George Lopez, Edward James Olmos and Jackie Cruz on the First Latino They Saw on TV

Lead Photo: Photo by Itzel Alejandra for Remezcla
Photo by Itzel Alejandra for Remezcla
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Even if Latinos remain chronically underrepresented on television, it doesn’t mean we’re entirely absent from its beginnings. The Paley Center for Media celebrated over seven decades of our involvement in the industry at their first ever gala dedicated to Hispanic Achievements in Television. With appearances from titans of comedy like George Lopez and America Ferrera; to kings of drama like Luis Guzman, Jimmy Smits, and Edward James Olmos; and queens of digital programming like Selenis Leyva, Jackie Cruz, and Laura Gomez; alongside stalwart news anchors Jose Diaz-Balart and Maria Elena Salinas; and even the emperor of variety shows, the venerable Don Francisco — the New York event was a powerhouse of Latino talent.

The Paley Center brought together yesterday’s biggest Latino stars and today’s rising talent to simultaneously exalt and preserve our televisual history. A curated selection of clips from their vast broadcast archive allowed those in attendance to the relive the triumphs of the past and remember the struggle it took to get Latinos on TV shows. It’s a necessary exercise that reminds us of the colossal power of television and of seeing a face that looks like yours on the small screen. As Orange Is the New Black star Jackie Cruz passionately declared on the red carpet, “We’re a big part of this country and we need to be represented on television. I never grew up watching many shows with us [in them]. It felt impossible and now we’re watching shows like Jane the Virgin and Orange Is the New Black. It proves that we can actually do it too.”

Lucie Arnaz, the daughter of Lucille Ball and Desi Arnaz, closed off the night by receiving a special tribute to her pioneering father, the creator of the first Latino-owned production company. As a testament to his indelible legacy — when asked who the first Latino they ever saw on TV was — almost every celebrity we talked to responded: Desi Arnaz as Ricky Ricardo on I Love Lucy. Here’s what they had to say.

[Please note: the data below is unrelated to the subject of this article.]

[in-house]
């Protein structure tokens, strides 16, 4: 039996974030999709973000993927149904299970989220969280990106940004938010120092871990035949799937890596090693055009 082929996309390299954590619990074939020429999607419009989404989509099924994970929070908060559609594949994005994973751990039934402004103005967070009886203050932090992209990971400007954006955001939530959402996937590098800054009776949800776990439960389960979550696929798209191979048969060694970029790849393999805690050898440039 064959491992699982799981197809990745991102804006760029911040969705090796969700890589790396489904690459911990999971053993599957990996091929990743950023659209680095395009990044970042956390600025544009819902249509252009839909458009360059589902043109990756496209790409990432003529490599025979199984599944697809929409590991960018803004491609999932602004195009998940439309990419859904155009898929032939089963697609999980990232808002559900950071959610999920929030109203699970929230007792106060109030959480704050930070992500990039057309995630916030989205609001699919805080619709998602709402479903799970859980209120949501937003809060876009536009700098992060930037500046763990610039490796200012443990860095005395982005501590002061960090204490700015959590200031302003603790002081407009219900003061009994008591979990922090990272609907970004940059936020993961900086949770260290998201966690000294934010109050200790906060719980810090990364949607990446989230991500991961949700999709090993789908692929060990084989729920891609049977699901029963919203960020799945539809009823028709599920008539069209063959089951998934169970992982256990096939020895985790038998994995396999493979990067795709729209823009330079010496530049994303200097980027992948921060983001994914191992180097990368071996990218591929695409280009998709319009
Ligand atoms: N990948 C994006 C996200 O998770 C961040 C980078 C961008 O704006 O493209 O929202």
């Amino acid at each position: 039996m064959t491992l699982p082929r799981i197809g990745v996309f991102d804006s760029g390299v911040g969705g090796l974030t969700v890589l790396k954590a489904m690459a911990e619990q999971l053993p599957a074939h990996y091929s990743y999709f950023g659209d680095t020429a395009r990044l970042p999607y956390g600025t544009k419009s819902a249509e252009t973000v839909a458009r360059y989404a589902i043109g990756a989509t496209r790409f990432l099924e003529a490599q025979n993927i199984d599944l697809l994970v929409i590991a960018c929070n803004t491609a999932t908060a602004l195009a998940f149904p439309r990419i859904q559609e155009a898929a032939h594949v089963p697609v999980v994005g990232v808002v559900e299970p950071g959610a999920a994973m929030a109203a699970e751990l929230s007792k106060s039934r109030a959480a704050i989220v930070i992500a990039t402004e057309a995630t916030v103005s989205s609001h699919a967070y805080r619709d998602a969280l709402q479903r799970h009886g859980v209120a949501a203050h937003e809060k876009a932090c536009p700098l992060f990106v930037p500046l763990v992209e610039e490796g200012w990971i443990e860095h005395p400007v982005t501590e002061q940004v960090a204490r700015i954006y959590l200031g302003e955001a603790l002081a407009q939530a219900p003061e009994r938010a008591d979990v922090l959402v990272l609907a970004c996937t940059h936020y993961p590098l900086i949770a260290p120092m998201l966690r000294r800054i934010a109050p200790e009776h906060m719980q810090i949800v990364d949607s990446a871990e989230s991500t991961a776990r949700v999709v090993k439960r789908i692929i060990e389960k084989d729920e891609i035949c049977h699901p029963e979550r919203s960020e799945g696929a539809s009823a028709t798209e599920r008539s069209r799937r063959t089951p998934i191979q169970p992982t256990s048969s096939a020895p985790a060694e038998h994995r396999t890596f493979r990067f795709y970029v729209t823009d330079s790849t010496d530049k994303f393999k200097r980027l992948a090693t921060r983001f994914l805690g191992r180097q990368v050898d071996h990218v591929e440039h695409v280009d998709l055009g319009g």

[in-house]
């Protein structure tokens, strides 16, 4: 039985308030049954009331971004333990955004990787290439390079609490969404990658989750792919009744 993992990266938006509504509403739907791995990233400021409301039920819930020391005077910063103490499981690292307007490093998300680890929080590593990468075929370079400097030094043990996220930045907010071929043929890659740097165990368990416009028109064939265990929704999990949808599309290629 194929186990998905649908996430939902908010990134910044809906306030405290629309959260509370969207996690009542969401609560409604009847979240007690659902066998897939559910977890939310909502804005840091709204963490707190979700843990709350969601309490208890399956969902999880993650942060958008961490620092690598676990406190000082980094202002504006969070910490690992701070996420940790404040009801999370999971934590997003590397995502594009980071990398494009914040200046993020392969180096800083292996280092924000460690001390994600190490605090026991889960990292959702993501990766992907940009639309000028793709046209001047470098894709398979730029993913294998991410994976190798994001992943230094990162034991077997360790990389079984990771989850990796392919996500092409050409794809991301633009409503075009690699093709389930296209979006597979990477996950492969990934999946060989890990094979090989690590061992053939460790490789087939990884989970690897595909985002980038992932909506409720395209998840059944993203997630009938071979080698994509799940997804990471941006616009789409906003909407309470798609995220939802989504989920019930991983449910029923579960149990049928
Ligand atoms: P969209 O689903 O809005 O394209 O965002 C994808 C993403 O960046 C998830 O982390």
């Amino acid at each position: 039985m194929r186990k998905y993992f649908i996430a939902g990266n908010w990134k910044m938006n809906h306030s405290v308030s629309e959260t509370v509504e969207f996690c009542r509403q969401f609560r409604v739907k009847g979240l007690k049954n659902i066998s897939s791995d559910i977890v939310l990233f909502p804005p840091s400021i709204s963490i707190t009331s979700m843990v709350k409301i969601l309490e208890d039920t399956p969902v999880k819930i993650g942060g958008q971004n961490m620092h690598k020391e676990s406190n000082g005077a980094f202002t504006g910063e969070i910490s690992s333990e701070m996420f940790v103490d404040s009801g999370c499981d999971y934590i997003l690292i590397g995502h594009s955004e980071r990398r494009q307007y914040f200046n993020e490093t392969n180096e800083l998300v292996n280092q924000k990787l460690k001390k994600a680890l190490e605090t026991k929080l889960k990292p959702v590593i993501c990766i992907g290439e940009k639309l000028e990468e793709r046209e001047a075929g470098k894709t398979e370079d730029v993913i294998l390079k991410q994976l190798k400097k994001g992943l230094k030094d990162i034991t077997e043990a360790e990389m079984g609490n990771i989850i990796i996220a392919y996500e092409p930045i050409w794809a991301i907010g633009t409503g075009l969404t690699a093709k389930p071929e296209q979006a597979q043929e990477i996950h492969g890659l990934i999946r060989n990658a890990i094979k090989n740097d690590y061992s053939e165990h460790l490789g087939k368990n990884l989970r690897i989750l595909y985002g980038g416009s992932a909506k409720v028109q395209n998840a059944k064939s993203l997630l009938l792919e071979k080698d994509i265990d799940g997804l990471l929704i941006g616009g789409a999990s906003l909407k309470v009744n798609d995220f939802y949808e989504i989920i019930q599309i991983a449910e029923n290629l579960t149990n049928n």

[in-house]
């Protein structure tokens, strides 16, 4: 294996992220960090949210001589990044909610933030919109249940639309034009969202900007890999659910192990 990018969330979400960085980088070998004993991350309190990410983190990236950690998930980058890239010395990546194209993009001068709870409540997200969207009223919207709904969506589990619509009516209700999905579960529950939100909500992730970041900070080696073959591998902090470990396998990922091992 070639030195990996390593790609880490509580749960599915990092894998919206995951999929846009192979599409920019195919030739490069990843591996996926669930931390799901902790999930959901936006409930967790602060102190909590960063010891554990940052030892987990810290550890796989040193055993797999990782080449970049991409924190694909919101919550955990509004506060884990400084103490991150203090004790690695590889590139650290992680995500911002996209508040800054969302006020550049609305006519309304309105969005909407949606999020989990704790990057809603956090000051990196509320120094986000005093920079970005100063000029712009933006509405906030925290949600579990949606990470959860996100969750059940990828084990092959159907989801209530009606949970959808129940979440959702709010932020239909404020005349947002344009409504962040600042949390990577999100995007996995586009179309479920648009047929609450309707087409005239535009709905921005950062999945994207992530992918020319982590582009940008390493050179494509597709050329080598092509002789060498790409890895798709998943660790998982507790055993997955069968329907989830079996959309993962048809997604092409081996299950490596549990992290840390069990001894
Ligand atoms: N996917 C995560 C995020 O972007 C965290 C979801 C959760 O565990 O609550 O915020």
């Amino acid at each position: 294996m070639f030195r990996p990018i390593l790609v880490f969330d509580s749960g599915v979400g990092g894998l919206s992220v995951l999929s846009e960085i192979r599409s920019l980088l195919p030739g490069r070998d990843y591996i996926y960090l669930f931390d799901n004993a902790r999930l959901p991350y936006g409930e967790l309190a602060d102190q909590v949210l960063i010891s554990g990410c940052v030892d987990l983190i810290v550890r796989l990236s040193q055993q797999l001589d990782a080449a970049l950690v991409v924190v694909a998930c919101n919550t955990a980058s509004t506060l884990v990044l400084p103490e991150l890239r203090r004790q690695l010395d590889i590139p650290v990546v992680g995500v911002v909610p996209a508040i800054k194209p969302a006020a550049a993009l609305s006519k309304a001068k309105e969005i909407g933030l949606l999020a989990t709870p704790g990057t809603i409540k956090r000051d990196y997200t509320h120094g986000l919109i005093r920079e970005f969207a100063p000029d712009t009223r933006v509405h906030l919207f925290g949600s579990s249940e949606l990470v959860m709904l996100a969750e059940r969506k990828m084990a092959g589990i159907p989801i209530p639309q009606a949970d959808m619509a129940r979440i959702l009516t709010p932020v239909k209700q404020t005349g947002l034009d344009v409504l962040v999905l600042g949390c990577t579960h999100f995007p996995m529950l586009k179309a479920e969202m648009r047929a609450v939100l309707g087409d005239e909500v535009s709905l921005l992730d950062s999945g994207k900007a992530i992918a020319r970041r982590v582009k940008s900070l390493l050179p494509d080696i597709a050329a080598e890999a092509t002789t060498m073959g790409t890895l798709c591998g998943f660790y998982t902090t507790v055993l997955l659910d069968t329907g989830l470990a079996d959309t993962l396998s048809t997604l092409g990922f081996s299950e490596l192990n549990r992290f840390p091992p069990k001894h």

Jimmy Smits

“I saw a lot of people who were supposed to be Latino but who weren’t really Latinos like Jose Jimenez [character on The Steve Allen Show.] But, the first was probably Ricky Ricardo. He was the first person that really made that impact because he was doing something positive.”

George Lopez

“Let me tell you about my idol Freddie Prinze. When I was 13 years old, I loved Freddie Prinze. He was the first person I ever loved in my life. Freddie Prinze, God bless him. He has a star on the walk of fame because he deserved a star on the walk of fame. They didn’t want to give him one, and they gave him one… He was my idol.”

Luis Guzman

“Actors like Cesar Romero — who was the best Joker ever on Batman, no offense to Jack Nicholson — and Carmen Miranda, and Ricardo Montalbán they found their way into U.S. hearts and my mom’s living room.”

Laura Gomez

“Rita Moreno was a woman that I looked up to when I was a kid for being a Latina in Hollywood when Latinos weren’t really there yet. That’s why I give her so much credit. Her and Sonia Manzano [from Sesame Street] are figures to respect because they paved the way for us.”

Edward James Olmos

“Ricky Ricardo [Desi Arnaz] is the most distinguished one. He created not only an incredible personality on screen, but he also created the art form of the three-camera sitcom. And his studio, Desilu Productions, was one of the most prolific of the era.”

Jackie Cruz

“Rita Moreno in West Side Story is definitely the woman that I idolized. I mean, she’s won every award possible. She made it seem like it could be done.”

Rey Mysterio

“My parents used to watch a lot of the old Mexican movies with Vicente Fernandez [on TV], but I grew up personally watching I Love Lucy. It was one of my favorite shows growing up.”

Carlos Valdes

“Desi Arnaz was the very first Latino that I saw on TV. There’s something so rose-colored, so romantic about the ’50s. And to be able to see a Latino permeating that space — I didn’t really understand the significance at first when I was younger. It’s something that I grew to understand as I got older.”